Greene and Greene's “Ultimate Bungalows” in California are noted for their magnificent stained-glass and wood entries. In homage, the Laupheimers engaged New Hampshire glass artist Louis Michael Pulzetti, whose company, Emmet’s Hill Wood and Glass, is known for art lamps, screens, and other glass and wood furnishings. This has been Pulzetti’s largest commission to date.
“In a book, we found a picture of the 'uncan Irwin House and decided to create a similar design, but in mahogany instead of oak,” Pulzetti says. “-ohn and 'ebbie wanted a tree. When I suggested a magnolia, 'ebbie’s eyes lit up.”
He created 34 panels with 14,000 pieces of glass to depict a blooming magnolia tree branching to fill the transom and sidelights. Each panel has a three-quarter-inch copper frame, and each individual piece of glass is outlined in copper foil.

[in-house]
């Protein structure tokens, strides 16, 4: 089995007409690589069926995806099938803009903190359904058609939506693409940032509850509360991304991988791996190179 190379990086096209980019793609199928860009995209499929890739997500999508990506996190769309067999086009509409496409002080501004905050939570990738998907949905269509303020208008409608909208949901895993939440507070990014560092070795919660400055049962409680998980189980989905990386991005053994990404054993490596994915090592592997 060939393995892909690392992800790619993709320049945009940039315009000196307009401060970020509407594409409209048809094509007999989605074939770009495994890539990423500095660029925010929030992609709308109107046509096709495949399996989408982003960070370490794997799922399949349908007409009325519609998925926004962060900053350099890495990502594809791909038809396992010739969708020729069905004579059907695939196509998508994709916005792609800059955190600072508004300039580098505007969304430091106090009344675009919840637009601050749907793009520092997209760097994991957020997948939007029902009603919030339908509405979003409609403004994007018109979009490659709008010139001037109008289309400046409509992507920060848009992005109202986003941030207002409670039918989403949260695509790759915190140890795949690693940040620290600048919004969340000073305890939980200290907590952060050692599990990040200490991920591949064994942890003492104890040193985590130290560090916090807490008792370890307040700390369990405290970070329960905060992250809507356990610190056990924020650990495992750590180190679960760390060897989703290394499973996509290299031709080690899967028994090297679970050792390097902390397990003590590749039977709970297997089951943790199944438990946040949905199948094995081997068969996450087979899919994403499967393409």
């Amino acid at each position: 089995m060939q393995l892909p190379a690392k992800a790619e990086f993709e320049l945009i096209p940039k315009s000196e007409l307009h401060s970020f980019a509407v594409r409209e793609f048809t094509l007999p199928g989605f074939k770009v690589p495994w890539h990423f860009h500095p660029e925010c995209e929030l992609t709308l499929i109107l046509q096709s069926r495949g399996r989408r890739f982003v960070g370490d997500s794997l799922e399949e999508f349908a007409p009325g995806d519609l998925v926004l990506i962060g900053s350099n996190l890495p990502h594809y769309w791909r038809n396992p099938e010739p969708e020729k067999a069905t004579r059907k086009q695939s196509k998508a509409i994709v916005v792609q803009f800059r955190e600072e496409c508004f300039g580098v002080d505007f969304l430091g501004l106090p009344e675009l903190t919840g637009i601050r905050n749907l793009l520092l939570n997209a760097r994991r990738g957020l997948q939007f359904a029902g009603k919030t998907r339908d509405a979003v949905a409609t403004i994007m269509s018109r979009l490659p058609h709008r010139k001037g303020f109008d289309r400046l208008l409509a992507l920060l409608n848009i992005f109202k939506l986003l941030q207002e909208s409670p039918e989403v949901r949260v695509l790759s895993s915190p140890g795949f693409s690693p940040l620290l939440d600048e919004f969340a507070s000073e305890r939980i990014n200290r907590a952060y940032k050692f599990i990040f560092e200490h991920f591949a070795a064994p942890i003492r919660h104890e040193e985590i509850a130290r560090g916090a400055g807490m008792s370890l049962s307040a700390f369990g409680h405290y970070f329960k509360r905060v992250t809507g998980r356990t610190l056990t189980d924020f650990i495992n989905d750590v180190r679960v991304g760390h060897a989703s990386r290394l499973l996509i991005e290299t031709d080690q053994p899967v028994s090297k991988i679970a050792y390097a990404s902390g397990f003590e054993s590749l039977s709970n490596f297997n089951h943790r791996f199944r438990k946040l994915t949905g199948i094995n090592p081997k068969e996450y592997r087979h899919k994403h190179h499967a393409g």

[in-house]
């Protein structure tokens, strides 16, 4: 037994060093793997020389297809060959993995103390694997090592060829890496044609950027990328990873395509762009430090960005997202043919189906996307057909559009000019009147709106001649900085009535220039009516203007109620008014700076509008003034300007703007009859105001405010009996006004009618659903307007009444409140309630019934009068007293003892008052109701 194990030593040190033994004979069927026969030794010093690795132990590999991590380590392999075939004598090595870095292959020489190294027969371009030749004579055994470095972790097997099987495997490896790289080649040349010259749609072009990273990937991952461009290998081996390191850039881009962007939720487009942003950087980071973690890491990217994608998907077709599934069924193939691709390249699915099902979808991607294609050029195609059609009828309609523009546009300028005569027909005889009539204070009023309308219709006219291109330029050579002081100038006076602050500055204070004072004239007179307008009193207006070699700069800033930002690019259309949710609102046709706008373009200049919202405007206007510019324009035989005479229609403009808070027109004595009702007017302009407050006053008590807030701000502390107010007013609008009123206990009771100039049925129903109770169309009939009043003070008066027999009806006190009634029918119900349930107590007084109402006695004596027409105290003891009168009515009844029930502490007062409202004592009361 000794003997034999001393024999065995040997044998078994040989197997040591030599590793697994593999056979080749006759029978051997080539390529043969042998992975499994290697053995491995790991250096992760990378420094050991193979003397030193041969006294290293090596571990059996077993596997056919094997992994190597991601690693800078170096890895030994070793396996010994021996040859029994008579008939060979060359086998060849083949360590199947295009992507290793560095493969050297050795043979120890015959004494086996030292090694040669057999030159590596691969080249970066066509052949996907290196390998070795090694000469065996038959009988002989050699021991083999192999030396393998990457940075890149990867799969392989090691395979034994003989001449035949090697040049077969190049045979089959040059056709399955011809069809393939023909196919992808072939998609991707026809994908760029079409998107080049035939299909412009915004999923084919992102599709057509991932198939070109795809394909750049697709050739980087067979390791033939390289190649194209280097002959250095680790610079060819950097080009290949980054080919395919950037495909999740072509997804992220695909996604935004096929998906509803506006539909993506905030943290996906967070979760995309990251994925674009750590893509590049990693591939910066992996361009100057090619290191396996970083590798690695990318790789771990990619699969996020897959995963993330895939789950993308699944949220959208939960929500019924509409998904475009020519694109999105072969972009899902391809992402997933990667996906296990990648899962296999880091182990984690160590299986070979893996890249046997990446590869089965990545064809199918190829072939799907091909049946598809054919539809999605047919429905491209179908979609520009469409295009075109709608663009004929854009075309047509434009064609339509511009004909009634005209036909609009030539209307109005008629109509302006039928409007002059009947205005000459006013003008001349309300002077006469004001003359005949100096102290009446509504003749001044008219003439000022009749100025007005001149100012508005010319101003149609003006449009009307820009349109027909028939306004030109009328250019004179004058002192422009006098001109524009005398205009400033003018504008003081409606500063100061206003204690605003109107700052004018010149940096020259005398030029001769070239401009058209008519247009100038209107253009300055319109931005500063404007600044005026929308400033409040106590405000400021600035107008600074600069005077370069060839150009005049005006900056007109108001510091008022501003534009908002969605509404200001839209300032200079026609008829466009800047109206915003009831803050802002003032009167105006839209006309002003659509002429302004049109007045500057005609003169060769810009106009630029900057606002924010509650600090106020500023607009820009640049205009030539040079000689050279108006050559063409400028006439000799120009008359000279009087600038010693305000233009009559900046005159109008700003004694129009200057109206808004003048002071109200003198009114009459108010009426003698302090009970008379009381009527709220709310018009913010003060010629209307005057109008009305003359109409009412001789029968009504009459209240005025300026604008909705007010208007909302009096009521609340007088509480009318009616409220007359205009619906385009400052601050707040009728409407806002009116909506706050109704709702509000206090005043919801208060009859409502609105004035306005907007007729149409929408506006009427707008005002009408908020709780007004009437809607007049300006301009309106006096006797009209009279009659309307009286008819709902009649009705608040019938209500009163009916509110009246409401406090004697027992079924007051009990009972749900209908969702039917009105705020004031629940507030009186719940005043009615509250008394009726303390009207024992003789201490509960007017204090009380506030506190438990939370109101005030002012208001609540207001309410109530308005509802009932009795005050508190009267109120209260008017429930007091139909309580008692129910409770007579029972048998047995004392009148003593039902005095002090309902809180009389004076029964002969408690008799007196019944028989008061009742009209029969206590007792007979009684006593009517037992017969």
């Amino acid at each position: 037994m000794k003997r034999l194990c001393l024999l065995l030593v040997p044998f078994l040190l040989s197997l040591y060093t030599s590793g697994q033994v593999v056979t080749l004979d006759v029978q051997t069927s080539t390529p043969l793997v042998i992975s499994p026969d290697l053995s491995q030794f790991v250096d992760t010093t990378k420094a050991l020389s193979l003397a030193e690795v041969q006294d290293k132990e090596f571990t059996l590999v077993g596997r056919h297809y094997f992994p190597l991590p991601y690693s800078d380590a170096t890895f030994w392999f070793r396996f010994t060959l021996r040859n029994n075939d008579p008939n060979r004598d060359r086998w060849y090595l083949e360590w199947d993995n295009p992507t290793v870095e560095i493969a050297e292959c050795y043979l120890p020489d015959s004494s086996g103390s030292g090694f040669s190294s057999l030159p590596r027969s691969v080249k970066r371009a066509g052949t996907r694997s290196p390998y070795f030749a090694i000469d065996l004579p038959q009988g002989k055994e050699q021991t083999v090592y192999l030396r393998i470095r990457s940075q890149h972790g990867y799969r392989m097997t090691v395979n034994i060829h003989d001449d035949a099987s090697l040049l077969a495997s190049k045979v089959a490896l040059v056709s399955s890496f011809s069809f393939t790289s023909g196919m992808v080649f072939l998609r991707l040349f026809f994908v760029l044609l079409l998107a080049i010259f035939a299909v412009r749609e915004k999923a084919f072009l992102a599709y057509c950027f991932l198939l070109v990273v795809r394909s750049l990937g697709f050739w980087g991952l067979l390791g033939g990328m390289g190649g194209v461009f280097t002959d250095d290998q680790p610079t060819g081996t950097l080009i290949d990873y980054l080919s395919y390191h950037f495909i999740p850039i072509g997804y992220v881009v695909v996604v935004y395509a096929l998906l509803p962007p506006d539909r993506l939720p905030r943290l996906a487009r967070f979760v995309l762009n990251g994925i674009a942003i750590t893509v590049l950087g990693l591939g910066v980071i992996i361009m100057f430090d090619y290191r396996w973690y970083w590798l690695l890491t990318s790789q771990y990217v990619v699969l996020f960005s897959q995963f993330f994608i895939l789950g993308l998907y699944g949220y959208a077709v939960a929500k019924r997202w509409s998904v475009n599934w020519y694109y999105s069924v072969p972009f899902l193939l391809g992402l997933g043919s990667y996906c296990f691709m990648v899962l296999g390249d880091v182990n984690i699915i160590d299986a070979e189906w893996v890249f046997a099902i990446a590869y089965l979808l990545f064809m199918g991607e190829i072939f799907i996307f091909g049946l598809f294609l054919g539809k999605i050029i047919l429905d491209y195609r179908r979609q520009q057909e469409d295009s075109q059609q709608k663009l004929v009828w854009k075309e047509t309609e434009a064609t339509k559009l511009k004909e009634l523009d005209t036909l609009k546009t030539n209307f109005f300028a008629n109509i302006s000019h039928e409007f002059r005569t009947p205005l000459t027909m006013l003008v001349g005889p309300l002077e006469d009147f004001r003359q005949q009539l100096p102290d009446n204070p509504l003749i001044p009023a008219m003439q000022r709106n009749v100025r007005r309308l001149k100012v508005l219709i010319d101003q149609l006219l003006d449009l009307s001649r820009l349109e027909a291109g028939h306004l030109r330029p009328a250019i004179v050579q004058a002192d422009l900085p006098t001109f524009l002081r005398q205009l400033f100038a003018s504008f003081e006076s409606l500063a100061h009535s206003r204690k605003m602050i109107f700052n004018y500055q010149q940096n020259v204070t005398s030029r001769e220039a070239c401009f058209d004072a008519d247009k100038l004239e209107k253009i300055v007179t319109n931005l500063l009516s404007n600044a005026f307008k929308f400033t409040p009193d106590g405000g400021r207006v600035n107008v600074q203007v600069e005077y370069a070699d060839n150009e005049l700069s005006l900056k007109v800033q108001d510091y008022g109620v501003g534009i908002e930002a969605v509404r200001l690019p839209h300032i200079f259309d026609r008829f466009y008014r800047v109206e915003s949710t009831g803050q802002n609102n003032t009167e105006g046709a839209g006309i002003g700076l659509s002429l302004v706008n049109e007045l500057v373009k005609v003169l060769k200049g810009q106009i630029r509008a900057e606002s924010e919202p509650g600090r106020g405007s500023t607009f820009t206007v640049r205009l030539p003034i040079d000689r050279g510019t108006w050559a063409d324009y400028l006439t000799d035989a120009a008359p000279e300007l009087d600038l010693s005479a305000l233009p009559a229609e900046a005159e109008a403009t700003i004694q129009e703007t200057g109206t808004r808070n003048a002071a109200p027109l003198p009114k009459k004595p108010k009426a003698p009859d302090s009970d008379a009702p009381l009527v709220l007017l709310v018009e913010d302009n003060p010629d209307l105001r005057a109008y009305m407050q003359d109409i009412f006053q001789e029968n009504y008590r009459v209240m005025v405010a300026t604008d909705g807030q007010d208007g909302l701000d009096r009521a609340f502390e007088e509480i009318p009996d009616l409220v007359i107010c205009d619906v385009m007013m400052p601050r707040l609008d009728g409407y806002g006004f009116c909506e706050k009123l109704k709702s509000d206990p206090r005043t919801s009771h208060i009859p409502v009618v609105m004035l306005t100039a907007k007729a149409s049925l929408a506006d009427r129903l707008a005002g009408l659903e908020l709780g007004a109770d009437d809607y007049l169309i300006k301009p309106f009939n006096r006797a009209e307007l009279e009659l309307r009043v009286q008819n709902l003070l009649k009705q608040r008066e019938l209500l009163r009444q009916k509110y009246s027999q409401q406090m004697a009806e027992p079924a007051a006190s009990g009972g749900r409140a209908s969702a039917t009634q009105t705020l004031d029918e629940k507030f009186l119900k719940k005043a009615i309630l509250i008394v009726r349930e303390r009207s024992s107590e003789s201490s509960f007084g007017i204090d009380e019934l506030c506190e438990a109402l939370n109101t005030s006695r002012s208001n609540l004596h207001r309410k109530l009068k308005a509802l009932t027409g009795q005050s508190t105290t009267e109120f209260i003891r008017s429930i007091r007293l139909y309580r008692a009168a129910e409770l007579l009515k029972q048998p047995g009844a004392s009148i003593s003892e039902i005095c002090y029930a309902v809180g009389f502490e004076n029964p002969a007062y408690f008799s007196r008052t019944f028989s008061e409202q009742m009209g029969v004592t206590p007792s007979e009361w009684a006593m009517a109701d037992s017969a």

To meet energy-conscious building codes for new construction, a layer of clear glass insulates the exterior of the stained glass. “It also protects it from potential damage from branches and the like,” says Pulzetti. -ohn Laupheimer built the mahogany doors that frame the glass picture. “Having a homeowner who is also a craftsman is rare and wonderful,” Pulzetti says. “The project was a true collaboration.”
The entry door is patterned after that of the Greenes’ Irwin House; the staircase after the Bolton House. Glass artist Louis Pulzetti spent an entire summer piecing together 14,000 pieces of stained glass.